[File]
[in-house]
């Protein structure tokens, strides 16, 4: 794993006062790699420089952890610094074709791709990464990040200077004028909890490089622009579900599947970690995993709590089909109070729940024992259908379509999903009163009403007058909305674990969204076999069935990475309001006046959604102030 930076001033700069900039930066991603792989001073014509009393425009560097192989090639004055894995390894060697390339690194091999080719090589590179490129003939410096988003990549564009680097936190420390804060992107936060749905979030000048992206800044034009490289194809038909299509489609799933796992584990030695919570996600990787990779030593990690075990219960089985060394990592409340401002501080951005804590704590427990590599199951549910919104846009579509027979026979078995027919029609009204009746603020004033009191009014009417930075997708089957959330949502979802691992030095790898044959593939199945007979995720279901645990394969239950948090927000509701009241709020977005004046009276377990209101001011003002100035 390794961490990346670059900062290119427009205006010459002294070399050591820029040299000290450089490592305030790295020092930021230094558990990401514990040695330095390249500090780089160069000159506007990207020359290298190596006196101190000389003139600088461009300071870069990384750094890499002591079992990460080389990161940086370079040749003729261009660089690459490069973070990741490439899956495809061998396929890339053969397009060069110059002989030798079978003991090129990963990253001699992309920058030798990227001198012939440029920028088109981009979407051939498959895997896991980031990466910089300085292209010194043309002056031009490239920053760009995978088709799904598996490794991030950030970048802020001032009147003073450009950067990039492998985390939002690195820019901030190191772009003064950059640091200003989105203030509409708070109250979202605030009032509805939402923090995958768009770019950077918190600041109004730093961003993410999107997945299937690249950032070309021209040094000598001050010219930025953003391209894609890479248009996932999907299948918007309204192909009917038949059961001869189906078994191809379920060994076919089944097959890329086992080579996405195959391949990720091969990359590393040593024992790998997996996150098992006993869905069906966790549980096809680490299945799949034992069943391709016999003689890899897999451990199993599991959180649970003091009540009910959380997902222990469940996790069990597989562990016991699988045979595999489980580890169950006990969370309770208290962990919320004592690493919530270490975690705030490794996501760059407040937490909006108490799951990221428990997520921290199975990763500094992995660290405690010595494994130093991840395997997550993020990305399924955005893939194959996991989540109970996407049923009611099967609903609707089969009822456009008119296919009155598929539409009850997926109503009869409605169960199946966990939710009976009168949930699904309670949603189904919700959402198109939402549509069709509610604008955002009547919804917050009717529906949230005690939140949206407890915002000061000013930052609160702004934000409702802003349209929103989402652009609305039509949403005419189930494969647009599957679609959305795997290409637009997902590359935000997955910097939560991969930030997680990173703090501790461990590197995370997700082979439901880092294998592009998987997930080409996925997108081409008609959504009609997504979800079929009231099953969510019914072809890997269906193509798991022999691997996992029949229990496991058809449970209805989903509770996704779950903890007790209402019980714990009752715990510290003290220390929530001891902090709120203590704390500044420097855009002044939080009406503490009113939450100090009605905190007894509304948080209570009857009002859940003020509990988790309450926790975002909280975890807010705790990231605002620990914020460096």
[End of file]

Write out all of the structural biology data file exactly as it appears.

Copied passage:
[in-house]
């Protein structure tokens, strides 16, 4: 794993006062790699420089952890610094074709791709990464990040200077004028909890490089622009579900599947970690995993709590089909109070729940024992259908379509999903009163009403007058909305674990969204076999069935990475309001006046959604102030 930076001033700069900039930066991603792989001073014509009393425009560097192989090639004055894995390894060697390339690194091999080719090589590179490129003939410096988003990549564009680097936190420390804060992107936060749905979030000048992206800044034009490289194809038909299509489609799933796992584990030695919570996600990787990779030593990690075990219960089985060394990592409340401002501080951005804590704590427990590599199951549910919104846009579509027979026979078995027919029609009204009746603020004033009191009014009417930075997708089957959330949502979802691992030095790898044959593939199945007979995720279901645990394969239950948090927000509701009241709020977005004046009276377990209101001011003002100035 390794961490990346670059900062290119427009205006010459002294070399050591820029040299000290450089490592305030790295020092930021230094558990990401514990040695330095390249500090780089160069000159506007990207020359290298190596006196101190000389003139600088461009300071870069990384750094890499002591079992990460080389990161940086370079040749003729261009660089690459490069973070990741490439899956495809061998396929890339053969397009060069110059002989030798079978003991090129990963990253001699992309920058030798990227001198012939440029920028088109981009979407051939498959895997896991980031990466910089300085292209010194043309002056031009490239920053760009995978088709799904598996490794991030950030970048802020001032009147003073450009950067990039492998985390939002690195820019901030190191772009003064950059640091200003989105203030509409708070109250979202605030009032509805939402923090995958768009770019950077918190600041109004730093961003993410999107997945299937690249950032070309021209040094000598001050010219930025953003391209894609890479248009996932999907299948918007309204192909009917038949059961001869189906078994191809379920060994076919089944097959890329086992080579996405195959391949990720091969990359590393040593024992790998997996996150098992006993869905069906966790549980096809680490299945799949034992069943391709016999003689890899897999451990199993599991959180649970003091009540009910959380997902222990469940996790069990597989562990016991699988045979595999489980580890169950006990969370309770208290962990919320004592690493919530270490975690705030490794996501760059407040937490909006108490799951990221428990997520921290199975990763500094992995660290405690010595494994130093991840395997997550993020990305399924955005893939194959996991989540109970996407049923009611099967609903609707089969009822456009008119296919009155598929539409009850997926109503009869409605169960199946966990939710009976009168949930699904309670949603189904919700959402198109939402549509069709509610604008955002009547919804917050009717529906949230005690939140949206407890915002000061000013930052609160702004934000409702802003349209929103989402652009609305039509949403005419189930494969647009599957679609959305795997290409637009997902590359935000997955910097939560991969930030997680990173703090501790461990590197995370997700082979439901880092294998592009998987997930080409996925997108081409008609959504009609997504979800079929009231099953969510019914072809890997269906193509798991022999691997996992029949229990496991058809449970209805989903509770996704779950903890007790209402019980714990009752715990510290003290220390929530001891902090709120203590704390500044420097855009002044939080009406503490009113939450100090009605905190007894509304948080209570009857009002859940003020509990988790309450926790975002909280975890807010705790990231605002620990914020460096």